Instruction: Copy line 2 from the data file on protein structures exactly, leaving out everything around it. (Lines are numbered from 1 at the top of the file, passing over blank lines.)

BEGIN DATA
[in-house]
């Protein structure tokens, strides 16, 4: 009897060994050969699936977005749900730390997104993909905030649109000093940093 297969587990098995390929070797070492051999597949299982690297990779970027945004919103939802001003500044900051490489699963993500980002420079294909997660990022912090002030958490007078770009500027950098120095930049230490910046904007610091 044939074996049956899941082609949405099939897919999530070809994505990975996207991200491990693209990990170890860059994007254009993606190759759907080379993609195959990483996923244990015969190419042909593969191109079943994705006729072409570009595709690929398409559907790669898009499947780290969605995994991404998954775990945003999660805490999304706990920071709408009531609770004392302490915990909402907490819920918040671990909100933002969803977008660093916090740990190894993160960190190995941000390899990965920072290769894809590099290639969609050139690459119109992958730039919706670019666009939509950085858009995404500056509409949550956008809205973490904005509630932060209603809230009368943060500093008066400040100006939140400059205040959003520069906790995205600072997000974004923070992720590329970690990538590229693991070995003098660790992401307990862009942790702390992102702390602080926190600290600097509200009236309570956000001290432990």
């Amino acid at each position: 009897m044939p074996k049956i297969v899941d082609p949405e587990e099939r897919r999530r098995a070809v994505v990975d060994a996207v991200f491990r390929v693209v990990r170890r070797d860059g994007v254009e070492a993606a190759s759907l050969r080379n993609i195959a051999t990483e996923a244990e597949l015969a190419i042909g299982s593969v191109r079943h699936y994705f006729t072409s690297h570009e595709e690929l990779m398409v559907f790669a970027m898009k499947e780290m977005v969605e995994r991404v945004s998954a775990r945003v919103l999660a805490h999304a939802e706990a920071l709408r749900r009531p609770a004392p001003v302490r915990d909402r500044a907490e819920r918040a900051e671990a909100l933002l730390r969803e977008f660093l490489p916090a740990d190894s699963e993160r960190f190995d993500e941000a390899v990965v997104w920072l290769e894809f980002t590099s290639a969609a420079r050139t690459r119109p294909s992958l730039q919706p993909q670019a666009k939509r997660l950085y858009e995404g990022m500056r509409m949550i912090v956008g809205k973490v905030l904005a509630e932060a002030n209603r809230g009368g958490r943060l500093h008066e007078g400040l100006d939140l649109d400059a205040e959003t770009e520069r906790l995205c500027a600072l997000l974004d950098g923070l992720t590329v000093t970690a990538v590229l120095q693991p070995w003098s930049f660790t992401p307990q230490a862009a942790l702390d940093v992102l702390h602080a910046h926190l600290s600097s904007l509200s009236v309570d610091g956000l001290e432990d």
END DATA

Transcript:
């Protein structure tokens, strides 16, 4: 009897060994050969699936977005749900730390997104993909905030649109000093940093 297969587990098995390929070797070492051999597949299982690297990779970027945004919103939802001003500044900051490489699963993500980002420079294909997660990022912090002030958490007078770009500027950098120095930049230490910046904007610091 044939074996049956899941082609949405099939897919999530070809994505990975996207991200491990693209990990170890860059994007254009993606190759759907080379993609195959990483996923244990015969190419042909593969191109079943994705006729072409570009595709690929398409559907790669898009499947780290969605995994991404998954775990945003999660805490999304706990920071709408009531609770004392302490915990909402907490819920918040671990909100933002969803977008660093916090740990190894993160960190190995941000390899990965920072290769894809590099290639969609050139690459119109992958730039919706670019666009939509950085858009995404500056509409949550956008809205973490904005509630932060209603809230009368943060500093008066400040100006939140400059205040959003520069906790995205600072997000974004923070992720590329970690990538590229693991070995003098660790992401307990862009942790702390992102702390602080926190600290600097509200009236309570956000001290432990």